A study has found light-coloured summer sheets do not provide an adequate alternative to shade.
The research, conducted by City University of Hong Kong researcher Barbara Padalino and her colleagues, was recently published in the Journal of Veterinary Behaviour.
The aim of the pilot study was to examine the effects of wearing a light-coloured cotton rug on horse heart and respiratory rate, rectal temperature, sweat production and stress-related behaviours.
Eighteen horses were tied in an outdoor arena in direct sunlight. The horses’ recordings were taken and they were monitored for tail-swishing, licking and chewing, pawing and repeated head movements.
Half the horses were then fitted with lightweight rugs and all were monitored at 15-minute intervals for a further two hours.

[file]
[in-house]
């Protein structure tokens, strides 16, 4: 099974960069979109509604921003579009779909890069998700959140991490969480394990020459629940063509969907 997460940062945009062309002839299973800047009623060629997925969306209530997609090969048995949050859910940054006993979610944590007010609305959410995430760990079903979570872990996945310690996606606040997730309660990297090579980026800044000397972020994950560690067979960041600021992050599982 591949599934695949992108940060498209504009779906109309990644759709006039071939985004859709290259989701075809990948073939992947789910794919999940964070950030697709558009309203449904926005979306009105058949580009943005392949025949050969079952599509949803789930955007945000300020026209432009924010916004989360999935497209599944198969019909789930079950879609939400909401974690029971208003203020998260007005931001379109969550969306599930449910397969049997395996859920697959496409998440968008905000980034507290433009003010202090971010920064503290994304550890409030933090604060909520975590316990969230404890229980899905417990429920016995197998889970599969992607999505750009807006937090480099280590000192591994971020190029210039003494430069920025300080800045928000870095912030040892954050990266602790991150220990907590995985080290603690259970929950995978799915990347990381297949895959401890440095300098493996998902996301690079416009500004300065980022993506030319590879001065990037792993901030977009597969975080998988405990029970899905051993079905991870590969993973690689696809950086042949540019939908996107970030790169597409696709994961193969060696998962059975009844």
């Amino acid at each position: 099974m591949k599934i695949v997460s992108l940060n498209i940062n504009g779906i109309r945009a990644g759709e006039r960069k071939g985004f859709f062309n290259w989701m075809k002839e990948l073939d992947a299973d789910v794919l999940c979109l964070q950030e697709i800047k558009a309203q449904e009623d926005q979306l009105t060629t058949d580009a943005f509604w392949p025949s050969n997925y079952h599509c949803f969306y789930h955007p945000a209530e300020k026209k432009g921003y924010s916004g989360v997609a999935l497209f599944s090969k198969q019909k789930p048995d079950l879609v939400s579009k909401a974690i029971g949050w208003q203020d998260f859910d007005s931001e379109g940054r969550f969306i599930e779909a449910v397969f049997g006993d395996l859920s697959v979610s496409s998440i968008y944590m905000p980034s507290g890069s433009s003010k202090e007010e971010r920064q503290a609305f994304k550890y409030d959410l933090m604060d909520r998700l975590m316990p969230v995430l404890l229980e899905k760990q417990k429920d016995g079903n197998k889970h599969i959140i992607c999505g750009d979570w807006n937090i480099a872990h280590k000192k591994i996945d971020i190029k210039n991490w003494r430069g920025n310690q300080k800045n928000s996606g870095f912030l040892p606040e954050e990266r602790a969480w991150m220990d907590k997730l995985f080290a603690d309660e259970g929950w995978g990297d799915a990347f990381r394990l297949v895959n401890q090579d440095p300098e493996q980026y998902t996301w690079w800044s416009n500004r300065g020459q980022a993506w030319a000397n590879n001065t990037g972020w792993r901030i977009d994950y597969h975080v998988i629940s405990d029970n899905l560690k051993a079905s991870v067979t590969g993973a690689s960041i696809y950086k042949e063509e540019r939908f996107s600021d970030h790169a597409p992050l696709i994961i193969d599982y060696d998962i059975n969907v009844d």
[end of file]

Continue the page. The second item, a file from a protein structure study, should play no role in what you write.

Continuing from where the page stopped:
The rug was found to increase rectal temperature and sweat production, but unrugged horses displayed more tail-swishing and pawing, suggesting that the rug had reduced irritation from flying insects.
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“Even though wearing a rug did not have an effect on the other parameters [heart and respiratory rate and stress-related behaviour], it is worth noting that [these factors] were higher than normal values for equids, suggesting that horses were potentially prone to discomfort,” said the researchers.
“It appears that the use of light-coloured cotton rugs may help reduce the irritation caused to horses by flying insects as evidenced by less tail-swishing, but may also lead to an increase in internal temperature and subsequently sweat production, increasing the risk of thermal stress and loss of electrolytes.
“Wearing a rug is not an adequate substitute for the provision of shade when ambient temperatures exceed 25oC.”
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